• Tuesday, Jan. 25, 2022
Lilian E. Benson, Richard Chew to receive ACE Career Achievement Awards
Lillian E. Benson
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Editors Lillian E. Benson, ACE and Richard Chew, ACE will receive American Cinema Editors (ACE) Career Achievement Awards for their outstanding contributions to film editing at the 72nd Annual ACE Eddie Awards on March 5. The awards ceremony will take place at the ACE Hotel in Downtown Los Angeles.  “Lillian and Richard are rock star editors and represent the very best of our craft and profession,” stated ACE president Kevin Tent, ACE. “Just look at those credits! Not only have they had incredibly prolific careers, but they’ve given back to our community in many ways, not the least of which by mentoring the next generation of editors. We are thrilled to honor these two special editors and look back at their amazing careers.”
Past recipients of the ACE Career Achievement Award include Alan Heim, ACE, Thelma Schoonmaker, ACE, Dede Allen, ACE,  Janet Ashikaga, ACE, Craig Mckay, ACE, Margaret Booth, ACE, Carol Littleton, ACE, John Soh, ACE, Mark Goldblatt, ACE and Leon Ortiz-Gil, ACE. 
Lillian E. Benson, ACE
As the first woman of color invited to join American Cinema Editors just over 30 years ago, Benson has been an integral part of the organization and its growth. She has served on its board of directors for over two decades and has been instrumental in helping ACE expand and diversify its reach. An Emmy® nominee for the Peabody, Dupont and Emmy® Award-winning PBS documentary series “Eyes on the Prize,” which chronicled the civil rights movement from 1952-1985, Benson is currently editing the highly successful Dick Wolf procedural “Chicago Med,” which she has been working on for six seasons. Her vibrant career has been heavily entrenched in the documentary space including such projects as “Beyond the Steps: Alvin Ailey American Dance Theater,” “Motown 40: The Music is Forever,” “A Century of Living,” “Conscience and the Constitution,” “Smothered: The Censorship Struggles of the Smothers Brothers Comedy Hour,” “Craft in America” and “All Our Sons: Fallen Heroes of 9/11.” She also left her creative thumbprints all over PBS institutions like “Independent Lens,” “American Masters,” “Great Performances” and “American Experience.” In 2016 she edited “Maya Angelou: And Still I Rise” about the American poet’s resiliency in life and her impact on America. Other credits include “Greenleaf” for OWN, Debbie Allen’s “Old Settler,” and “Life is Not a Fairytale: The Fantasia Barrino Story,” the Showtime series “Soul Food” and the feature film “All About You.”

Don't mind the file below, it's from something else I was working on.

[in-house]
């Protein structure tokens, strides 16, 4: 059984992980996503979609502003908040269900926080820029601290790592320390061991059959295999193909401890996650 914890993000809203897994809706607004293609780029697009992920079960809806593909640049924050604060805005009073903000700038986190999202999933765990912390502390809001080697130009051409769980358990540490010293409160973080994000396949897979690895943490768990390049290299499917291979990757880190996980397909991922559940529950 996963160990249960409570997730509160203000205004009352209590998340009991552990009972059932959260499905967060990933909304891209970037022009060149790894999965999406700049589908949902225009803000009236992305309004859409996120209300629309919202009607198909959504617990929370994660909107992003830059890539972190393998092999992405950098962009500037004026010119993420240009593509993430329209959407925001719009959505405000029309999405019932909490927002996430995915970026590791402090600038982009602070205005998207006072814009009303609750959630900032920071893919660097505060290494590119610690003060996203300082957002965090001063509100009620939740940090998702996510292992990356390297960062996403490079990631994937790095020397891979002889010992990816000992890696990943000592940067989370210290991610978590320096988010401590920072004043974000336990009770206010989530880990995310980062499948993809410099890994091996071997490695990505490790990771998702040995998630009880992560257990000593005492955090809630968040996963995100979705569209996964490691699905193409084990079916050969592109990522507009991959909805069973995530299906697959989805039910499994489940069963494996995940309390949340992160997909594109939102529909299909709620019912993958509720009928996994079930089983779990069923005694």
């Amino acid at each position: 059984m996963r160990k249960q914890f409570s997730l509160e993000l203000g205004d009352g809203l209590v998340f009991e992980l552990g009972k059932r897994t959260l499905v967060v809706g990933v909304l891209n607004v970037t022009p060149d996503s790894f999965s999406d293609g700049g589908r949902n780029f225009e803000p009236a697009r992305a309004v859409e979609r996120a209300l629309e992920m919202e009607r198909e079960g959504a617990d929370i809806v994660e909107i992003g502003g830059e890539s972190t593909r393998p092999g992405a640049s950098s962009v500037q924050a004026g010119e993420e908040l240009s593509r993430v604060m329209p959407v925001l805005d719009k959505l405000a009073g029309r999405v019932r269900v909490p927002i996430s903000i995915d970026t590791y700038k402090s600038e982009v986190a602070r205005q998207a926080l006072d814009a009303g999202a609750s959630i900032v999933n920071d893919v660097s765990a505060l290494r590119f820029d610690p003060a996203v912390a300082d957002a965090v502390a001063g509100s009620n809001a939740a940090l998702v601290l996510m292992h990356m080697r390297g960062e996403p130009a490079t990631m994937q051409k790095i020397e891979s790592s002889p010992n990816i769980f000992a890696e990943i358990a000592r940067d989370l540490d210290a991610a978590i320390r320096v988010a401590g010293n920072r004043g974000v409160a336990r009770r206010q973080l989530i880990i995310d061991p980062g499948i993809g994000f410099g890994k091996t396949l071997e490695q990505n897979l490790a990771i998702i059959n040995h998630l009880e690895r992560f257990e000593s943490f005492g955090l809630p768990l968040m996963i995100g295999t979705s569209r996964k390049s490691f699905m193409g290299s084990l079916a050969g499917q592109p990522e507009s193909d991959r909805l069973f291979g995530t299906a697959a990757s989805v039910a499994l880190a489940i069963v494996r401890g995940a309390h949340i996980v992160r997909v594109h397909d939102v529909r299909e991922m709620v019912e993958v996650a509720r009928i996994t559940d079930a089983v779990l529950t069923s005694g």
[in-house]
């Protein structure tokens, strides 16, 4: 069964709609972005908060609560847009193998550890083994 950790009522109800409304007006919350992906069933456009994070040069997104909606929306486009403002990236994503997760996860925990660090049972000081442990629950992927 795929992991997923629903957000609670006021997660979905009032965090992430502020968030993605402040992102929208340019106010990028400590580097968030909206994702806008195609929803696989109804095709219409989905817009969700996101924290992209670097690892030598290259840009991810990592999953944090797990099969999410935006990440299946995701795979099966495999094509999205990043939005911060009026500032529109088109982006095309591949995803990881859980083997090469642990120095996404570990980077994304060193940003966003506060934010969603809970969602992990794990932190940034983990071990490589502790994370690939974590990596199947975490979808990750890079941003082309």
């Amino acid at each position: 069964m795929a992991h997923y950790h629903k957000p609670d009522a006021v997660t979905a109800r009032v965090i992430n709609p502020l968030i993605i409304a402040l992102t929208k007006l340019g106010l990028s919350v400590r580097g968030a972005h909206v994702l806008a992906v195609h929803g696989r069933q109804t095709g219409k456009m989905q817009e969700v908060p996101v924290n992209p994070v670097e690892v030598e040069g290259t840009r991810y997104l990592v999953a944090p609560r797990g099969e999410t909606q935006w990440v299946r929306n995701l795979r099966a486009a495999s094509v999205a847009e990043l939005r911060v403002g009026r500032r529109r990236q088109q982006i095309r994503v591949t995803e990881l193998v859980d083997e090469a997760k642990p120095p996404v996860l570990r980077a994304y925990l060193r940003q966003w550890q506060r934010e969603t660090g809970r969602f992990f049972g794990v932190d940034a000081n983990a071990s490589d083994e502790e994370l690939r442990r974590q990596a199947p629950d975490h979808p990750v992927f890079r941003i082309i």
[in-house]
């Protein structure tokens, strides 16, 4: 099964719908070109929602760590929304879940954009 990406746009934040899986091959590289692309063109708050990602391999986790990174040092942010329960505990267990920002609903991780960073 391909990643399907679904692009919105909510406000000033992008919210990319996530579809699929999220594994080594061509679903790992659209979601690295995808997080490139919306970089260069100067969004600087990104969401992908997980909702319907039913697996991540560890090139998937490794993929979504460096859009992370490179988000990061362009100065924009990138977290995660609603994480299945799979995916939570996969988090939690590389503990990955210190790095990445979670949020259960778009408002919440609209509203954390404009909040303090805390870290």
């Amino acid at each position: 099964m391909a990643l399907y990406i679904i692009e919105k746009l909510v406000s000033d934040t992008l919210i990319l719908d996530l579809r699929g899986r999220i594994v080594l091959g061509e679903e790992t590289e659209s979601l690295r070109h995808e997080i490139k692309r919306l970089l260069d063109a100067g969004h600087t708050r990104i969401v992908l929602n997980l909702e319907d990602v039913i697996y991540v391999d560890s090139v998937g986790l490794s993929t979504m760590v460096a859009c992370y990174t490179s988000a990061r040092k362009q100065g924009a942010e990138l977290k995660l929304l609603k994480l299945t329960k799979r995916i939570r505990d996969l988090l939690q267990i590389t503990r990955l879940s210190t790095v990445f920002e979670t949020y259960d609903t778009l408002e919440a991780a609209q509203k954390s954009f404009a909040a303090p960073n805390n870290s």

Her personal favorite in her rich career was editing “John Lewis: Get in the Way.” Benson explained “this documentary is the thing I love the most of anything I’ve ever done. I feel I was born to cut it. It was released  a couple of years before he died and was the first documentary done about his life. I love Lewis because he was a warrior his entire life. He never wavered. He did what he could. He forgave people; people I couldn’t forgive. He always had the bigger picture in mind.”
Benson has taught film editing at USC, Columbia College Hollywood and the School of Visual Arts. She is a member of ACE, the Motion Picture Editors Guild, the Television Academy and the Academy of Motion Picture Arts & Sciences.
Richard Chew, ACE
Chew’s body of work is punctuated with some of the most iconic films in history including Milos Forman’s “One Flew Over the Cuckoo’s Nest,” (for which he shared the BAFTA Award), Francis Ford Coppola’s “The Conversation,” (for which he shared another BAFTA Award) and “Star Wars” (for which he won the Oscar® for Best Film Editing with his co-editors Marcia Lucas and Paul Hirsch, ACE.) From comic classics like “Risky Business” to arthouse gems like Allison Anders’ “Mi Vida Loca” and auteur epics such as Terence Malick’s “The New World,” Chew’s filmography has been all about independent choices, collaborating with filmmakers he admires and focusing on projects that move him. He’s been a favorite of actors-turned-directors, having cut Jack Nicholson’s “Goin’ South,” Richard Benjamin’s “My Favorite Year,” Forest Whitaker’s “Waiting to Exhale,” and “Hope Floats,” Tom Hanks’ “That Thing You Do!” and Emilio Estevez’ “Bobby,” “The Way” and “The Public.” Other film credits include Cameron Crowe’s “Singles,” Martha Coolidge’s “Real Genius,” Floria Sigismondi’s “The Runaways,” “Shanghai Noon” for which Chew was nominated for the 2001 ACE Eddie Award and the 1967 Oscar® winning documentary short “The Redwoods,” for which he also served as the cinematographer.
Chew’s independent spirit is what landed him his first marquee job in the cutting room. While working as a documentary cameraman based in Seattle in 1969, he learned about some young filmmakers who had relocated to San Francisco to form American Zoetrope with intentions of working outside the studio system. He  fired off letters to George Lucas, Francis Ford Coppola and SF-based filmmaker John Korty, who had inspired the duo to form American Zoetrope. Those letters led to an invitation for Chew to come to Zoetrope and cut a doc for Korty. He soon met Walter Murch, ACE, who asked Chew a few years later to join him as co-editor on Coppola’s “The Conversation”. Chew extols his time at Zoetrope and credits Murch as being his editing guru.
For over 30 years, Chew has taught and lectured at art schools, film schools, colleges and universities, churches and community groups with the goal of enhancing audience appreciation for the cinema arts. He is a member of American Cinema Editors, the Motion Picture Editors Guild and the Academy of Motion Picture Arts & Sciences.

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